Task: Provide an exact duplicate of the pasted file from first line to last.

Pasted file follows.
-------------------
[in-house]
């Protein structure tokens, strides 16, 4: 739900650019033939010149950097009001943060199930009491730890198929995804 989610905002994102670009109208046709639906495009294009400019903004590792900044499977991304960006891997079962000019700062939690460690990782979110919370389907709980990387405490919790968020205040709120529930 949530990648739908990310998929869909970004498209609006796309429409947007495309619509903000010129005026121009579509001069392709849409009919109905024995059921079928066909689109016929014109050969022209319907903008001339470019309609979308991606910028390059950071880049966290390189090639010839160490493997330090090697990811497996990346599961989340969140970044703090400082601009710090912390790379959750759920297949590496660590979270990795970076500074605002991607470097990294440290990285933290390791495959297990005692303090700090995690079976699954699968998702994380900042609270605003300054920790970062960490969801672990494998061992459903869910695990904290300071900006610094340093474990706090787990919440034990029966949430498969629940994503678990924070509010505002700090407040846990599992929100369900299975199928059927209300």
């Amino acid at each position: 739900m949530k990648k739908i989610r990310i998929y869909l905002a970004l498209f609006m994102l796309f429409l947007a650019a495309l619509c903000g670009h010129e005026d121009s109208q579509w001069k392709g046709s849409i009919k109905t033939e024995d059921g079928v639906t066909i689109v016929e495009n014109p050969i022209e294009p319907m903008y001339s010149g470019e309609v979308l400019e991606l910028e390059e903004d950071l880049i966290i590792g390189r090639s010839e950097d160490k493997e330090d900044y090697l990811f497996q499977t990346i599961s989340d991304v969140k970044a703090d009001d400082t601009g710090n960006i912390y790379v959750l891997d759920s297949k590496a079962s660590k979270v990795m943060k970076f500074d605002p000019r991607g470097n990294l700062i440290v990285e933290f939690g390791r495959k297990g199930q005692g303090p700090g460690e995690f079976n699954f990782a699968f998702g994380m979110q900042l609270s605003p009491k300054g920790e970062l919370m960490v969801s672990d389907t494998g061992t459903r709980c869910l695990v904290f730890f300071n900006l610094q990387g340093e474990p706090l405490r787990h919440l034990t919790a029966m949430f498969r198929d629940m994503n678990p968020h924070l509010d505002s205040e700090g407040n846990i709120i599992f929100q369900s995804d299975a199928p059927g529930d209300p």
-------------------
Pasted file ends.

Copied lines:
[in-house]
């Protein structure tokens, strides 16, 4: 739900650019033939010149950097009001943060199930009491730890198929995804 989610905002994102670009109208046709639906495009294009400019903004590792900044499977991304960006891997079962000019700062939690460690990782979110919370389907709980990387405490919790968020205040709120529930 949530990648739908990310998929869909970004498209609006796309429409947007495309619509903000010129005026121009579509001069392709849409009919109905024995059921079928066909689109016929014109050969022209319907903008001339470019309609979308991606910028390059950071880049966290390189090639010839160490493997330090090697990811497996990346599961989340969140970044703090400082601009710090912390790379959750759920297949590496660590979270990795970076500074605002991607470097990294440290990285933290390791495959297990005692303090700090995690079976699954699968998702994380900042609270605003300054920790970062960490969801672990494998061992459903869910695990904290300071900006610094340093474990706090787990919440034990029966949430498969629940994503678990924070509010505002700090407040846990599992929100369900299975199928059927209300």
């Amino acid at each position: 739900m949530k990648k739908i989610r990310i998929y869909l905002a970004l498209f609006m994102l796309f429409l947007a650019a495309l619509c903000g670009h010129e005026d121009s109208q579509w001069k392709g046709s849409i009919k109905t033939e024995d059921g079928v639906t066909i689109v016929e495009n014109p050969i022209e294009p319907m903008y001339s010149g470019e309609v979308l400019e991606l910028e390059e903004d950071l880049i966290i590792g390189r090639s010839e950097d160490k493997e330090d900044y090697l990811f497996q499977t990346i599961s989340d991304v969140k970044a703090d009001d400082t601009g710090n960006i912390y790379v959750l891997d759920s297949k590496a079962s660590k979270v990795m943060k970076f500074d605002p000019r991607g470097n990294l700062i440290v990285e933290f939690g390791r495959k297990g199930q005692g303090p700090g460690e995690f079976n699954f990782a699968f998702g994380m979110q900042l609270s605003p009491k300054g920790e970062l919370m960490v969801s672990d389907t494998g061992t459903r709980c869910l695990v904290f730890f300071n900006l610094q990387g340093e474990p706090l405490r787990h919440l034990t919790a029966m949430f498969r198929d629940m994503n678990p968020h924070l509010d505002s205040e700090g407040n846990i709120i599992f929100q369900s995804d299975a199928p059927g529930d209300p």